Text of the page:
Members of the Frisco 5 officially reject the San Francisco Human Rights Commission’s Hero Award

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by Yayne Abeba

On July 28, 2016, the San Francisco Human Rights Commission will be presenting the Frisco 5 with a Hero Award. While we appreciate the consideration, some of us cannot accept this award.

In one of many dramatic events during their 17-day hunger strike, on May 3, the Frisco 5 – Ike Pinkston, Ilych “Equipto” Sato, Selassie Blackwell, Cristina Gutierrez and Edwin Lindo – “marched” in wheelchairs pushed by the doctors and medical students who tended to their health from the site of the strike, outside the Mission Police Station, to City Hall, where they expected to finally meet with the mayor. He stood them up, so they continued down the hall to the weekly Board of Supervisors meeting, then underway, and made passionate statements that probably speeded their success. They ended their strike after being hospitalized on May 7, and on May 19, SFPD Chief Suhr resigned, fulfilling their No. 1 demand. – Photo: Joel Angel Juárez, El Tecolote
In one of many dramatic events during their 17-day hunger strike, on May 3, the Frisco 5 – Ike Pinkston, Ilych “Equipto” Sato, Selassie Blackwell, Cristina Gutierrez and Edwin Lindo – “marched” in wheelchairs pushed by the doctors and medical students who tended to their health from the site of the strike, outside the Mission Police Station, to City Hall, where they expected to finally meet with the mayor. He stood them up, so they continued down the hall to the weekly Board of Supervisors meeting, then underway, and made passionate statements that probably speeded their success. They ended their strike after being hospitalized on May 7, and on May 19, SFPD Chief Suhr resigned, fulfilling their No. 1 demand. – Photo: Joel Angel Juárez, El Tecolote

There are several reasons why we reject this award.

First, there is no more Frisco 5. Frisco 5 ended when the hunger strike ended. It was more than just the five hunger strikers. The Frisco 5 included a team of logistics and other supporters. After their hospital stay, the strike was over and the members chose to continue the movement in different ways. The baton was handed to the community and the Frisco 500 were born.

It has always been our intention to empower the community and especially the youth to reject City Hall’s policies and fight for a better tomorrow.

Under the leadership of Ed Lee, this city has failed our youth and left them with the threat of homelessness, unemployment, lack of opportunity, a failed education system, a high rate of incarceration for Black and Latino youth and the real threat of police terror.

It is insulting to us that the very administration who executes the will of developers and big business instead of the will of the voters would think that awarding us for fighting their failed policies would be acceptable. How can we accept such an award when our city is in a state of crisis?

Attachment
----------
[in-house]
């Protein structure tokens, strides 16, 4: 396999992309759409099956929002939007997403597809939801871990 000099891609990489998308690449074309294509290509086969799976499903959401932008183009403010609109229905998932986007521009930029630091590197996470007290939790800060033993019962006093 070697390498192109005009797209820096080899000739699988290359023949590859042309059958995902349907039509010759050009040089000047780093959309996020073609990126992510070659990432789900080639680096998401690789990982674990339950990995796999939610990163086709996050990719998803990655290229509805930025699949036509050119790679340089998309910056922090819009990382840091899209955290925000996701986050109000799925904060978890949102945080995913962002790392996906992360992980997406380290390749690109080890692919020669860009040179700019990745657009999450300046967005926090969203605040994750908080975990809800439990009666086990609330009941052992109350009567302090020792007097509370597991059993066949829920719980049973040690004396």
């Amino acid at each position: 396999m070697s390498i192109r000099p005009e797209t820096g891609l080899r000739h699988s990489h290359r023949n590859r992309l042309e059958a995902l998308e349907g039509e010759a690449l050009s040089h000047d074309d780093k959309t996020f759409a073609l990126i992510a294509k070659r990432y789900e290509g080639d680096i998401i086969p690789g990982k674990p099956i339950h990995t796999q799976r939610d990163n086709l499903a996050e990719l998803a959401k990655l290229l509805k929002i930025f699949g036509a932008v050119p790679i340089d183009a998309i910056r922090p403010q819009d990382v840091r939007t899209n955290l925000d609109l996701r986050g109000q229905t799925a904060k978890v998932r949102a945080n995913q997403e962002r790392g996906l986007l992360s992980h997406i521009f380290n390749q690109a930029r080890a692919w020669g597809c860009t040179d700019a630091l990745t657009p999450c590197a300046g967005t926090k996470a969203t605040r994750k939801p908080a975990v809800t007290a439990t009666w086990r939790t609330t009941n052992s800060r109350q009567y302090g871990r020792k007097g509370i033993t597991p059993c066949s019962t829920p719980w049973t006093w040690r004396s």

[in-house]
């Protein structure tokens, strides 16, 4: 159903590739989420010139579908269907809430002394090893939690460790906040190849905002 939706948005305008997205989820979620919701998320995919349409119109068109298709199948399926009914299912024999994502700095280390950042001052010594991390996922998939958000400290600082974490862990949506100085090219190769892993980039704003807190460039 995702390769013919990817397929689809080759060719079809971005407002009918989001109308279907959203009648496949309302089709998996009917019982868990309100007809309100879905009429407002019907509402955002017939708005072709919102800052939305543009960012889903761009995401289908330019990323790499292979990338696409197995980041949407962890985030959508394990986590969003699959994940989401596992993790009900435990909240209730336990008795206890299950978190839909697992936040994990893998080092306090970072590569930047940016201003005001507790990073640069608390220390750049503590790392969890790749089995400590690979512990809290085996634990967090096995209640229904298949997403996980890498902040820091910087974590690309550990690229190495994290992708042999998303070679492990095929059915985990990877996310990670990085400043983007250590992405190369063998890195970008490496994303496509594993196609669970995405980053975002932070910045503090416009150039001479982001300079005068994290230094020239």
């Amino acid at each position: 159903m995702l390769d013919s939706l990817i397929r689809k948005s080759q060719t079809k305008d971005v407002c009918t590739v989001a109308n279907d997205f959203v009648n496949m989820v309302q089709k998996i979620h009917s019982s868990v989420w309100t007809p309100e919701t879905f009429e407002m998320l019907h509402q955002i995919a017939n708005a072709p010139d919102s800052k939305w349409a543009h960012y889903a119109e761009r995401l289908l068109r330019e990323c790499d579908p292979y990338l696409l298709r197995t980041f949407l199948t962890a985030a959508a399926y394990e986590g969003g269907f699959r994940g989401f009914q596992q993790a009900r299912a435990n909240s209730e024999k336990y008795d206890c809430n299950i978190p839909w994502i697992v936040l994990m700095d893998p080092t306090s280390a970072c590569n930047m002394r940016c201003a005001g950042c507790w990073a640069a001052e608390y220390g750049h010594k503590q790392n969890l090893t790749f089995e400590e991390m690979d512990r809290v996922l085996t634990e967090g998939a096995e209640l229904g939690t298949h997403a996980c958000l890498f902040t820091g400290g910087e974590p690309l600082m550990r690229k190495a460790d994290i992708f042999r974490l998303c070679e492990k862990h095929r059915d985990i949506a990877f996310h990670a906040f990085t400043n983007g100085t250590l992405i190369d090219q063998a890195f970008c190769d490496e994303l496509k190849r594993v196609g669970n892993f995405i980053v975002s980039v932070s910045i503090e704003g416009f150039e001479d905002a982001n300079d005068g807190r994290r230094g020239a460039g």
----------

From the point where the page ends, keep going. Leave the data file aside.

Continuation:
It’s a crisis of epic proportions. Basic human rights are being violated on a daily basis in the City by the Bay, all in the name of profit. These violations are being asserted by the very administration that has decided to give us an award instead of solve the problems.

It has always been our intention to empower the community and especially the youth to reject City Hall’s policies and fight for a better tomorrow.

A majority of San Francisco residents are living in a state of fear – the fear of being one paycheck away from hunger, the fear of developers displacing them, the fear of rising crime rates as a result of income inequality in a city with the highest cost of living in the nation.

There is the very real fear of being a victim of police terror. San Francisco’s police department has committed crimes against the community in the form of racist text messages, sexual exploitation of under-aged sex workers and murder, with impunity.

Every day a new crime against the community is revealed and the SFPD know they will never face charges from the DA. They know that the SFPOA will support them in their heinous acts and even bully those who dare to challenge them. Yet as this paramilitary organization occupies our city, the mayor stays silent.

San Francisco’s police department has committed crimes against the community in the form of racist text messages, sexual exploitation of under-aged sex workers and murder, with impunity.

We cannot accept this award. We are too busy working to correct the wrongs of Mayor Ed Lee. We are too busy empowering our youth to use their voice and fight for their future. We are too busy making sure greedy landlords and developers are prevented from evicting 100-year-old residents from their homes.

City Hall has tried to throw us a bone; we say no. Ike Pinkston, Ilych “Equipto” Sato, Edwin Lindo, Max Leyoung and Yayne Abeba of the Frisco 5 reject this award. This is not about accolades. This is about moving forward and working with our community to feed the hunger for justice that remains in this City.

This is not about accolades. This is about moving forward and working with our community to feed the hunger for justice that remains in this City.

Media spokesperson Yayne Abeba can be reached at yayneabebaw@gmail.com.

1 COMMENT

  1. Human Rights protection must be a priority for the government. Virtually, when the two forces meet, the inferiority and superiority are so vivid. Look at the geographical aspect of the slums – all the strata of society that are deprived to live fully are situated there.

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